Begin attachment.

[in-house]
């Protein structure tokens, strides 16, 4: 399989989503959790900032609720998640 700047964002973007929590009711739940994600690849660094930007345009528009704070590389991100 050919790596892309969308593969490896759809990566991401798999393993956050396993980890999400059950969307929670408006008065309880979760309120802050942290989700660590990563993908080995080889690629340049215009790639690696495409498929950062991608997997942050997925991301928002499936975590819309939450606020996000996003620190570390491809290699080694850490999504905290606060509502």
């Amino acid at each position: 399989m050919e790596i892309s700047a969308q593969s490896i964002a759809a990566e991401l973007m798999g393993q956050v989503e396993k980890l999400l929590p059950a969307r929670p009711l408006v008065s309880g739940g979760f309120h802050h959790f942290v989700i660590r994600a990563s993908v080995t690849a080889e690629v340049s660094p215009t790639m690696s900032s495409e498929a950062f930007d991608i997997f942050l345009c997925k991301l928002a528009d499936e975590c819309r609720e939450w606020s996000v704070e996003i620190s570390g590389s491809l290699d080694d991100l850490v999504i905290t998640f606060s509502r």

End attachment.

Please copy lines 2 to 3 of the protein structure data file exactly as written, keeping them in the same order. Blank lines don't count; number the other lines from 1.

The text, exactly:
């Protein structure tokens, strides 16, 4: 399989989503959790900032609720998640 700047964002973007929590009711739940994600690849660094930007345009528009704070590389991100 050919790596892309969308593969490896759809990566991401798999393993956050396993980890999400059950969307929670408006008065309880979760309120802050942290989700660590990563993908080995080889690629340049215009790639690696495409498929950062991608997997942050997925991301928002499936975590819309939450606020996000996003620190570390491809290699080694850490999504905290606060509502």
């Amino acid at each position: 399989m050919e790596i892309s700047a969308q593969s490896i964002a759809a990566e991401l973007m798999g393993q956050v989503e396993k980890l999400l929590p059950a969307r929670p009711l408006v008065s309880g739940g979760f309120h802050h959790f942290v989700i660590r994600a990563s993908v080995t690849a080889e690629v340049s660094p215009t790639m690696s900032s495409e498929a950062f930007d991608i997997f942050l345009c997925k991301l928002a528009d499936e975590c819309r609720e939450w606020s996000v704070e996003i620190s570390g590389s491809l290699d080694d991100l850490v999504i905290t998640f606060s509502r």